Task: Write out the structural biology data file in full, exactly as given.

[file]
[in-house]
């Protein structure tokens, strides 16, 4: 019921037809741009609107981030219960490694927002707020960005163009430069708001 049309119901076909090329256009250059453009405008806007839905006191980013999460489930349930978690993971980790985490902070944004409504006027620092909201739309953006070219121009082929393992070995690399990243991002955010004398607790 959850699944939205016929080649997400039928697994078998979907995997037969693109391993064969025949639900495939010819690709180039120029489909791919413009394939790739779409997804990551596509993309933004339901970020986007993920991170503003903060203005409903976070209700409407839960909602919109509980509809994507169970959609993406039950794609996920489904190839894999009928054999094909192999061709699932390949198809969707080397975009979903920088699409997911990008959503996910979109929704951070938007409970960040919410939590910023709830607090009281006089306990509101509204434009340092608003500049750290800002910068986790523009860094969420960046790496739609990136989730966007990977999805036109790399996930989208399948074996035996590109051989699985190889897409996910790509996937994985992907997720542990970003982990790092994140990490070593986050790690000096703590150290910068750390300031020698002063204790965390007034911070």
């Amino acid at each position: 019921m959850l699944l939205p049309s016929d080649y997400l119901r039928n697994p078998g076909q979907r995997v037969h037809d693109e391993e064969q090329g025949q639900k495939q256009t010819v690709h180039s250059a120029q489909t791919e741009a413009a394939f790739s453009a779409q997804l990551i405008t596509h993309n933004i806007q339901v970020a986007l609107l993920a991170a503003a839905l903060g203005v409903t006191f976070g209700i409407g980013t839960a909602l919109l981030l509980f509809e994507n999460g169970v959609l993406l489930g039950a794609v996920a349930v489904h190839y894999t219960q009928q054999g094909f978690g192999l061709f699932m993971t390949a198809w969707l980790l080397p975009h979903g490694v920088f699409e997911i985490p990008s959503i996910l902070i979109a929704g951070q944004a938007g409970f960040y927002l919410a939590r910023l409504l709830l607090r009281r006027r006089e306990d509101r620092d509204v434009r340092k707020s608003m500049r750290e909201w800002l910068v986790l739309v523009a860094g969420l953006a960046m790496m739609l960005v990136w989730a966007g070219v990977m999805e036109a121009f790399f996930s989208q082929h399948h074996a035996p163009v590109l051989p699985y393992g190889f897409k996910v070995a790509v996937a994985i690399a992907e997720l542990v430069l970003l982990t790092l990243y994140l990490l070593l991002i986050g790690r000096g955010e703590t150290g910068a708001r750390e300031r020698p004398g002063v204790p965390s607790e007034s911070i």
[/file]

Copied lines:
[in-house]
């Protein structure tokens, strides 16, 4: 019921037809741009609107981030219960490694927002707020960005163009430069708001 049309119901076909090329256009250059453009405008806007839905006191980013999460489930349930978690993971980790985490902070944004409504006027620092909201739309953006070219121009082929393992070995690399990243991002955010004398607790 959850699944939205016929080649997400039928697994078998979907995997037969693109391993064969025949639900495939010819690709180039120029489909791919413009394939790739779409997804990551596509993309933004339901970020986007993920991170503003903060203005409903976070209700409407839960909602919109509980509809994507169970959609993406039950794609996920489904190839894999009928054999094909192999061709699932390949198809969707080397975009979903920088699409997911990008959503996910979109929704951070938007409970960040919410939590910023709830607090009281006089306990509101509204434009340092608003500049750290800002910068986790523009860094969420960046790496739609990136989730966007990977999805036109790399996930989208399948074996035996590109051989699985190889897409996910790509996937994985992907997720542990970003982990790092994140990490070593986050790690000096703590150290910068750390300031020698002063204790965390007034911070």
């Amino acid at each position: 019921m959850l699944l939205p049309s016929d080649y997400l119901r039928n697994p078998g076909q979907r995997v037969h037809d693109e391993e064969q090329g025949q639900k495939q256009t010819v690709h180039s250059a120029q489909t791919e741009a413009a394939f790739s453009a779409q997804l990551i405008t596509h993309n933004i806007q339901v970020a986007l609107l993920a991170a503003a839905l903060g203005v409903t006191f976070g209700i409407g980013t839960a909602l919109l981030l509980f509809e994507n999460g169970v959609l993406l489930g039950a794609v996920a349930v489904h190839y894999t219960q009928q054999g094909f978690g192999l061709f699932m993971t390949a198809w969707l980790l080397p975009h979903g490694v920088f699409e997911i985490p990008s959503i996910l902070i979109a929704g951070q944004a938007g409970f960040y927002l919410a939590r910023l409504l709830l607090r009281r006027r006089e306990d509101r620092d509204v434009r340092k707020s608003m500049r750290e909201w800002l910068v986790l739309v523009a860094g969420l953006a960046m790496m739609l960005v990136w989730a966007g070219v990977m999805e036109a121009f790399f996930s989208q082929h399948h074996a035996p163009v590109l051989p699985y393992g190889f897409k996910v070995a790509v996937a994985i690399a992907e997720l542990v430069l970003l982990t790092l990243y994140l990490l070593l991002i986050g790690r000096g955010e703590t150290g910068a708001r750390e300031r020698p004398g002063v204790p965390s607790e007034s911070i």